By Barbara Wingo
I recently visited the Hollywood Heritage Museum, located in the Lasky-DeMille Barn in Hollywood, California. The structure was the location for the making of The Squaw Man (1913), the first feature-length motion picture shot in Hollywood. The motion picture was produced by Jesse L. Lasky and is also notable for being Cecil B. DeMille’s directorial debut. The building itself was part of Paramount Pictures and used for movie production from 1912 to 1979.
There is much that is interesting and valuable at the museum, especially for those interested in the history of silent films. However, before discussing any of the exhibits, I must mention Richard Adkins, Darryl Haase, and Brian Judd , all of whom I was fortunate to meet at the museum. Their knowledge and their willingness to share that knowledge were exemplary. Norman Studios would be honored to work with them in the future.
As to the exhibits, of special note is the recreation of Cecil B. DeMille’s first Hollywood office (1912-1915) in the building. The office was restored with original DeMille items as well as Paramount Studios furniture and artifacts. (It is an inspiration for us to recreate Richard Norman’s office and workshop in the second phase of our museum project.) A special exhibit concerned Theda Bara, featuring items belonging to her as well as Theda Bara memorabilia. A fabulous costume from Cleopatra was on display. It is interesting to note that Bara’s star-making role was in A Fool There Was, filmed in St. Augustine, Florida. Other Theda Bara motion pictures filmed in St. Augustine are The Devil’s Daughter, Her Greatest Love and Heart and Soul.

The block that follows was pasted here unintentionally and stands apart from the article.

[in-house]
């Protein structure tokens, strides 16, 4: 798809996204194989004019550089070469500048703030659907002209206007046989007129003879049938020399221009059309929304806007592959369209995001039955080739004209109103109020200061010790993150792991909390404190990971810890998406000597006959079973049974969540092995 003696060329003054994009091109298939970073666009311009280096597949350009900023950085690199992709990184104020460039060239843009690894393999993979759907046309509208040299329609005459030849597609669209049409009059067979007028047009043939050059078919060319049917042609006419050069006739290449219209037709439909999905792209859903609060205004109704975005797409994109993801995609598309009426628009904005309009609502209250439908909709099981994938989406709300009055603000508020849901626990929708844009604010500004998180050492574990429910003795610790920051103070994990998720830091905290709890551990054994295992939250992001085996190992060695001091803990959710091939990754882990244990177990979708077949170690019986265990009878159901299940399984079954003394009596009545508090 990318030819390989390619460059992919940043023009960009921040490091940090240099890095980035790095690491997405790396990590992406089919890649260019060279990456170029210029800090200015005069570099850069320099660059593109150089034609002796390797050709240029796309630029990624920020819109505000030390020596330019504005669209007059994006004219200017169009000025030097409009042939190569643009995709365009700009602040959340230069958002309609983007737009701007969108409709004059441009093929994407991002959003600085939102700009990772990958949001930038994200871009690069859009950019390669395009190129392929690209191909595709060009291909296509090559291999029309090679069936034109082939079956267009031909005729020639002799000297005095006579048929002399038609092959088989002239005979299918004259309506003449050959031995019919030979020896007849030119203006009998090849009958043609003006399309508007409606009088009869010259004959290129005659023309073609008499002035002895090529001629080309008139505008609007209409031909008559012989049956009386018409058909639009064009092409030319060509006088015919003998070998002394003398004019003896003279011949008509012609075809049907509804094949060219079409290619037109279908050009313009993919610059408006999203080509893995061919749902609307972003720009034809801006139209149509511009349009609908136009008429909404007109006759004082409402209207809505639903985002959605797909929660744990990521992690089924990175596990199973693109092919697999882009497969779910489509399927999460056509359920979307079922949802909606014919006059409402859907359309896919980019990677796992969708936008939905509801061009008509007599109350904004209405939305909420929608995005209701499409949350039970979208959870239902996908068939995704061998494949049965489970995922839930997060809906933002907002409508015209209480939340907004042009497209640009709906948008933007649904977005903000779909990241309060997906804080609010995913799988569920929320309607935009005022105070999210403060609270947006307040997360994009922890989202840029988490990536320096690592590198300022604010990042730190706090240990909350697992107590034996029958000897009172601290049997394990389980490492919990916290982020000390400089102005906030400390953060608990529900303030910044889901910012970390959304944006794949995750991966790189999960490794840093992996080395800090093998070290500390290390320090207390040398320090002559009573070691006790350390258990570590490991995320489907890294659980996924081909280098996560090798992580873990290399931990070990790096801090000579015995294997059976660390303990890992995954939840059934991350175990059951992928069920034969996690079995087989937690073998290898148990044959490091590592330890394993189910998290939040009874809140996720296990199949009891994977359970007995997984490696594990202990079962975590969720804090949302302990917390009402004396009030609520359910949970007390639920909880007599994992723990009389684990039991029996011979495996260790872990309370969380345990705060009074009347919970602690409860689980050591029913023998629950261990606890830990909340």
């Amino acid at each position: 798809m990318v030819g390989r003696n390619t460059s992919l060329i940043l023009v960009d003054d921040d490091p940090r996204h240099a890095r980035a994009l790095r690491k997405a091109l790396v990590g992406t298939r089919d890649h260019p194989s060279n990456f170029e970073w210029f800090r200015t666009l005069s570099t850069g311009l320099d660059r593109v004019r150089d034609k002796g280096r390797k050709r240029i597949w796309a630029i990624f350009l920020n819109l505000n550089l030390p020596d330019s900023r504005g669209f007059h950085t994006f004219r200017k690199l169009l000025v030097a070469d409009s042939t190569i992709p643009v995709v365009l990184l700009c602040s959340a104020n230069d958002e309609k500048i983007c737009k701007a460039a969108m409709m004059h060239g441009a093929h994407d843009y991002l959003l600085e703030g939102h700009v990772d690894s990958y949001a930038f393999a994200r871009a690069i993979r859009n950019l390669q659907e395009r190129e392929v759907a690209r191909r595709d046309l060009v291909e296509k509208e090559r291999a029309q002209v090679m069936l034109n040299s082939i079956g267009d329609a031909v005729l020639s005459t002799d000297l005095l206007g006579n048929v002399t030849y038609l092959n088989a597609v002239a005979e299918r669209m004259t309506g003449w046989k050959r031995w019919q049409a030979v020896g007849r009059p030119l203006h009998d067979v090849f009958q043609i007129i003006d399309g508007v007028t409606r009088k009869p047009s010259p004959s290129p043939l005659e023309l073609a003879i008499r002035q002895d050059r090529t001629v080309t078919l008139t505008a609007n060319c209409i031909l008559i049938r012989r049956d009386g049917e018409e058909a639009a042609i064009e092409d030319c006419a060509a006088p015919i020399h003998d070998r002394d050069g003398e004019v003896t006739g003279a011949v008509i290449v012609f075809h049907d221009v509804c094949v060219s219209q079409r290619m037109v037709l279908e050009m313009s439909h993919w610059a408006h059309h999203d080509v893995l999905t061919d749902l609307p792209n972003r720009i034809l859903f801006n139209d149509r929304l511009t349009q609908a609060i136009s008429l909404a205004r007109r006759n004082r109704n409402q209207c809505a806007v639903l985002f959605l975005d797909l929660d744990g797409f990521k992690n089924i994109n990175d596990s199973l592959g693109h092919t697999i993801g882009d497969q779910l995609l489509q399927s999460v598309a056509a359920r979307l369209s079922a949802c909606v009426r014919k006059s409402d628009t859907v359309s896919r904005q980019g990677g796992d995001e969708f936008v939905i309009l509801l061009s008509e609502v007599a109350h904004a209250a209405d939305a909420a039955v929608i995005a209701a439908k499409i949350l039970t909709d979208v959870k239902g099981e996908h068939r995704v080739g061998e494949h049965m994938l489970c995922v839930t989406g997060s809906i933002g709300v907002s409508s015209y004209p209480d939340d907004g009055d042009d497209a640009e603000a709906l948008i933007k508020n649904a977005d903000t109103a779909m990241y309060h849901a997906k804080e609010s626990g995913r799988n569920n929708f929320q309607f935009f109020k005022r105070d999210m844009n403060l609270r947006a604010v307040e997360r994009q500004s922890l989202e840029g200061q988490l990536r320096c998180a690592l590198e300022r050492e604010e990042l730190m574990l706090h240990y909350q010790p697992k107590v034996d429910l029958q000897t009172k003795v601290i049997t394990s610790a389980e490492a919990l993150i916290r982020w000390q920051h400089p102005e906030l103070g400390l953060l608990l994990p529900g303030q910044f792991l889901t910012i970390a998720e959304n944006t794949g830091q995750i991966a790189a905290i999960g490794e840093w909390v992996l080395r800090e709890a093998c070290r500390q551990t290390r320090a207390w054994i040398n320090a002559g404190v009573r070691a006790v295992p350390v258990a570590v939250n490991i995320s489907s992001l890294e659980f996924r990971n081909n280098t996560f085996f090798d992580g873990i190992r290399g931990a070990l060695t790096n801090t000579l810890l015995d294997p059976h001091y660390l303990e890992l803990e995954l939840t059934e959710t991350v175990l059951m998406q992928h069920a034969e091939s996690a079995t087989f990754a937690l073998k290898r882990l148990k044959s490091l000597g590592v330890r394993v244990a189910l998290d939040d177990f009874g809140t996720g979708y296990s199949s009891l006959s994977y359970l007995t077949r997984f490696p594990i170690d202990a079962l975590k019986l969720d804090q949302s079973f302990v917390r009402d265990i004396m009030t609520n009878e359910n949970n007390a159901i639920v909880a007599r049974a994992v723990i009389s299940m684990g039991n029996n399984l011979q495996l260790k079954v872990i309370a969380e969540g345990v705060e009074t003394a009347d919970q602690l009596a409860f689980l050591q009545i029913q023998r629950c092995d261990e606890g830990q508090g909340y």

There were other reminders of the Hollywood-Florida connection. The exhibit on Francis X. Bushman, highlighting his role as Messala in Ben-Hur (1925). reminded me of the films he made in Jacksonville. The exhibit on Rudolph Valentino reminded me of Stolen Moments, which was made in St. Augustine and Savannah, Georgia. And there were Stan Laurel and Oliver Hardy. Oliver “Babe” Hardy began his career with motion pictures made in Jacksonville.
There was much more to see. I especially recommend the exhibit of cameras and projectors. Again, thanks to Messrs. Adkins, Haase, and Judd for their welcome and assistance. And, lastly, is that the Creature from the Black Lagoon (shot in California and Florida) that I see?
Looking for “BROTHERS EQUAL”, a 1916 film shot in Jacksonville, Florida by Thanhouser studio. Anyone?
The Hollywood Heritage Museum was honored to have Barbara Wingo visit our museum. At one of the “Mostly Lost” conventions held at the Library of Congress’ Culpeper, Virginia facility, I was awed by the presentation by Ms. Wingo on the topic of the Norman Studio. You see in Hollywood, there are writer’s buildings still at the historic Ince-DeMille-Pathé-Selznick-RKO-Desilu studio, there are dressing rooms at the Vitagraph studio in East Hollywood, a screening room at the Scientology Studio, and stages at the Fox Studio, but nowhere in Hollywood is there a complete, intact silent studio. So when I learned of the Norman Studio, I realized what a treasure this site is. Not only is it a complete studio, but it is a complete studio known for its films made for the underserved African American audiences during the silent-to-sound period. It was my pleasure to meet Ms. Wingo and a far greater pleasure to have her visit our early barn-turned-to-studio. We shared some “war stories” and marveled at the similarity of our projects and our passions for them. I am so pleased that we will be presenting a Norman Studio Program, February 8th, 2023, at our museum, with Ms. Wingo’s participation, albeit digitially, at our museum. This will only further our coast-to-coast bond. Thank you, Barbara for your dedication and our thematic kinship.